Blanketing opinions that I'll probably regret soon.

Saturday, December 17, 2005

A Political Rantlet for Saturday Morning

Iraq is not Vietnam. Nowhere near it. Let me lay out the stark differences.

In Vietnam, the US picked up the reins from a dying colonial regime which had been fighting a widely popular insurgency. That insurgency had mass appeal because Vietnam had been ruled by foreign powers for over 100 years. When the US decided to become the new colonial overlord, it immediately subverted planned elections because they knew the wrong side would win (those fighting for indepedence). The US then fought a near genocidal war in three countries against peasant populations. They dropped more tonnage of bombs on those nations than were dropped in the entire Pacific theater of WWII. US casualties were miniscule compared to the mountain of rotting Asia bodies created by US aggression. Estimates of southeast Asian dead could top the four million mark, while only 58,000 Americans died. Even today, popular, educated discourse is about how much the US suffered at the hands of the Vietnamese, and how the US "lost" the war, despite the fact that the US economy and infrastructure remained healthy and functional while the Vietnamese were left with millions dead and carcinogens in their rice patties.

In Iraq, the US invaded a country against international law based on false pretenses. The US took over from no colonial entity. Compared to Vietnam, it's laughable that the pissants blowing up cars are called an "insurgency". They have no popular appeal. In Iraq, the US quickly started working with the many communists that had opposed a fascist regime. It's hard to even mention "winning" or "losing" because the US is not fighting any organized broad-based resistence. As opposed to Vietnam, the US did not subvert bona fide elections, but held them. The legitimacy of the elections was seen by the number of people who turned out. While the media spun it as if the people risked their lives to vote, the facts tell a different story: the pissant murderers who blow up cars are such a minority that it likely was not a huge risk to go to the voting booths. As with all US-run wars, the number of non-American dead is unimportant to policy-makers; a fetid mountain of foreign corpses could rival Mt. Everest and the focus would still be on how much the US has suffered with its 2,000 some-odd cadavers.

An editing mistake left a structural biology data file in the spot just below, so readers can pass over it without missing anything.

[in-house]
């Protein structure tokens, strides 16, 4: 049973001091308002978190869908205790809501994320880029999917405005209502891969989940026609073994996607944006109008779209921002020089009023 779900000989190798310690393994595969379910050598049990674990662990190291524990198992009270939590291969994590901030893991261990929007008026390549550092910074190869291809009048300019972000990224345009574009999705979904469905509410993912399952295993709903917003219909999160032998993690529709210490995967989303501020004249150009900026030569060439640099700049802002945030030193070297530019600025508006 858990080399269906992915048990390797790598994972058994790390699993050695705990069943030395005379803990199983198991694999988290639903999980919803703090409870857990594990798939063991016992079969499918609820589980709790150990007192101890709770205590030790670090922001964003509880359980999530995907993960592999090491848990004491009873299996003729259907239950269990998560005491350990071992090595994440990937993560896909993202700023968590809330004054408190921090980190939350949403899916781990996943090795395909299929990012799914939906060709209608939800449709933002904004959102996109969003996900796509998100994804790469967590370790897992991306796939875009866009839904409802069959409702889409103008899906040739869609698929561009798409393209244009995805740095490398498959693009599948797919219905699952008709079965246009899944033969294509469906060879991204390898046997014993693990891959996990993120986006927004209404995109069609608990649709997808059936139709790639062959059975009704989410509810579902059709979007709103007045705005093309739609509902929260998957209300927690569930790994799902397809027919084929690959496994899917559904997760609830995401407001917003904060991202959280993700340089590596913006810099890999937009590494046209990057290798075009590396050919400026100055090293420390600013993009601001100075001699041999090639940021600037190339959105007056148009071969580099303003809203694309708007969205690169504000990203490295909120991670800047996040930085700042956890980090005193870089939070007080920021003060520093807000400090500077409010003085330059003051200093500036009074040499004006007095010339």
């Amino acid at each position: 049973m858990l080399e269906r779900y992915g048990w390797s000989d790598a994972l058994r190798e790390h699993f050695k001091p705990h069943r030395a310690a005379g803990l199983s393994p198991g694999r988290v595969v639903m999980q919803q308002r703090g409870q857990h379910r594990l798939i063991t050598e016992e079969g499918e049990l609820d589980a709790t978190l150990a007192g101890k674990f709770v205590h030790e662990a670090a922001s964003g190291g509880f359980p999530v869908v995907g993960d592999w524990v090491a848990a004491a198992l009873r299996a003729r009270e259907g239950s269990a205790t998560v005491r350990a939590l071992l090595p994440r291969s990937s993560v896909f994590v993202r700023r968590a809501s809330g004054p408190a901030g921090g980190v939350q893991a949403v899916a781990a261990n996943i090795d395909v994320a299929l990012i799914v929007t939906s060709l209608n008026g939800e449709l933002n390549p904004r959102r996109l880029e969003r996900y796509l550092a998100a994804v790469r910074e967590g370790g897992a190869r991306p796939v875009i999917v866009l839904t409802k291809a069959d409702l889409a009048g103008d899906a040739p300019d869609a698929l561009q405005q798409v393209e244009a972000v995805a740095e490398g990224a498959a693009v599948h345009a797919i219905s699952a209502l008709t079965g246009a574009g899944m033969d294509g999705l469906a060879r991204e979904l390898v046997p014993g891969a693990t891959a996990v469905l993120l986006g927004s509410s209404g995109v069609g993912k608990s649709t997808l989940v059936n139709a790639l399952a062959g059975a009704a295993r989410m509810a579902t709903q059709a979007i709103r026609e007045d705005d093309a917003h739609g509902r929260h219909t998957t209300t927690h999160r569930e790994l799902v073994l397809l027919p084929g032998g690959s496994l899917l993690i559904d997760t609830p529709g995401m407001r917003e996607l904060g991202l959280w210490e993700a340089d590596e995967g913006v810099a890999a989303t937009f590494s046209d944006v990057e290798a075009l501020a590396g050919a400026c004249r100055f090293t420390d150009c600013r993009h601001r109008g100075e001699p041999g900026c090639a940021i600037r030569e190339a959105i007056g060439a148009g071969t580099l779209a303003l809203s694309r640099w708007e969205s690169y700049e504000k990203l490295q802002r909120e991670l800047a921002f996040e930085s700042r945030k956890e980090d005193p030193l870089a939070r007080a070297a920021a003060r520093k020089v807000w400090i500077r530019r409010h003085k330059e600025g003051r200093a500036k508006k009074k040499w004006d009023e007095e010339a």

The US shouldn't leave Iraq immediately. Whatever your opinion on our motives for going into Iraq, to leave now would be adding insult to injury. There isn't any army or massive organized political movement waiting to take over like Vietnam. Elections have shown that there's a popular will to have a stable country. Iraq has unorganized, unmotivated forces; the iron fist of the US is needed until Iraq has its own. As Mao Tse Tung once said, "All political power grows out of the barrel of a gun." Until Iraq has a level hand on that gun, we can't leave. It's always been quick and easy for my fellow leftists to oppose war prima facie. A more difficult stance would be to recognize and accept the present reality.
Very informative. Thank you.